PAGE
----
Cr Micheal Adendorff said he “Would like to see everybody get the opportunity to raise their building heights in the Jetty.”

“The reason this is before us is because we are asked to exercise a discretion, that discretion is whether the height excess in the circumstances is justifiable,” Cr Adendorff said.

“My view will be that it is.

“I think the problem that we have with planning is that planning lags behind demand, so the message that developers are sending us is that that precinct is ripe for sympathetic development that might exceed current building height limitations.”

Cr Sally Townley agreed that it was “quite a great looking building”, but could not condone Council disregarding its building height limits.

“I agree that it is the type of development that we desire in the Jetty Strip, but we spend a lot of time in here talking about building heights and that’s because it’s a really tightly contested space in certain parts of our town, particularly Woolgoolga, Sawtell and the Jetty,” Cr Townley said.

“We have these building heights in place for a reason.

“It is 12 percent above the building height, which actually is a whole extra floor, and so you kind of ask ‘is a building height not a building height when it’s at the Jetty?’”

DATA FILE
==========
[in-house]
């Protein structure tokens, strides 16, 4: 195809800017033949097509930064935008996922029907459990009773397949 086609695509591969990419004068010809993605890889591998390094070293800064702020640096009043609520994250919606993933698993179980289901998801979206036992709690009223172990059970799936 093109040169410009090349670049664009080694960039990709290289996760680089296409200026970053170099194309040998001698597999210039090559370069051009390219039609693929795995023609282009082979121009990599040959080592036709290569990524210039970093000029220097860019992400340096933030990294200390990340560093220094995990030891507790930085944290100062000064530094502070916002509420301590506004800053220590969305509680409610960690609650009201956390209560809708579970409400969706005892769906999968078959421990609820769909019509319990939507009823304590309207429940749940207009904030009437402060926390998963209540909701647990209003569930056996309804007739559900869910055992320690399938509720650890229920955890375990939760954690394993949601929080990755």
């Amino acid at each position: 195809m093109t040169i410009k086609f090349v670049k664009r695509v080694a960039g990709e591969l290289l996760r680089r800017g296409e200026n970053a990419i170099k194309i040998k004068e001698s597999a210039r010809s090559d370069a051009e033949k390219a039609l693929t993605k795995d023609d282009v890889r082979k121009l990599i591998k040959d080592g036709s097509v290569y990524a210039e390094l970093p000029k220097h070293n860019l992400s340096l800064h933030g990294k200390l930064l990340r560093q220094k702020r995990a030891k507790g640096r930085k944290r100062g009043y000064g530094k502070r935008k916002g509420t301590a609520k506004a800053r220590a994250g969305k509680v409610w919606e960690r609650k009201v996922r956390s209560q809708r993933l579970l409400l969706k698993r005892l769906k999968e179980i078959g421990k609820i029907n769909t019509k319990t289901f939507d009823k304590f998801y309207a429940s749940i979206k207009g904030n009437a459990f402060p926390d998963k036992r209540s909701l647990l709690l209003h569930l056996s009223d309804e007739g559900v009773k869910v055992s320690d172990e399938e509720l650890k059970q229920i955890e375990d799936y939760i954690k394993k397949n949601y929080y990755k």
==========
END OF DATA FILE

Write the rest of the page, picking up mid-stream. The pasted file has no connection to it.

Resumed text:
Cr Paul Amos also couldn’t condone Council breaching it’s height limit restrictions for the highrise.

“I could not support it because of the consistency; in this instance we have a building that’s zoned to take six storeys and we have a seven-storey building on it,” Cr Amos said.

“There will be people that will have their amenity eroded, in the form of a view taken.

“I believe that it’s a great looking building, and in a six-storey form I would have no worries supporting this.”

Cr Denise Knight urged fellow councillors to be careful when assessing developments which breach Council’s building height limits.

“We have to be careful on our building heights because it is a thing that everybody is watching, and we do have an LEP, so I think we just need to be very cautious and make every decision on its merit as the DAs come through,” Cr Knight said.

Council resolved to support the request to vary a development standard of Coffs Harbour LEP 2013 for the variation of the Height of Buildings Standard for the development, approve the development for a residential flat building (46 apartments) and business premises (2 tenancies at ground floor) on the corner of Collingwood and Orlando St, Coffs Harbour, subject to conditions.

Cr Denise Knight, Cr Michael Adendorff, Cr John Arkan, Cr George Cecato, Cr Keith Rhoades and Cr Tegan Swan voted for the development to be approved, and Cr Paul Amos and Cr Sally Townley voted against.

 

By Emma DARBIN

One thought on “Council breaches height limits to approve new Jetty highrise

  1. Where does the leniency end? Next time it’s four metres and then it’s five levels over the restriction. They can make all the excuses they want. The Jetty area will suffer and in 10 years, we will all wonder why tourists don’t want to come to the cement jetty that was once beautiful.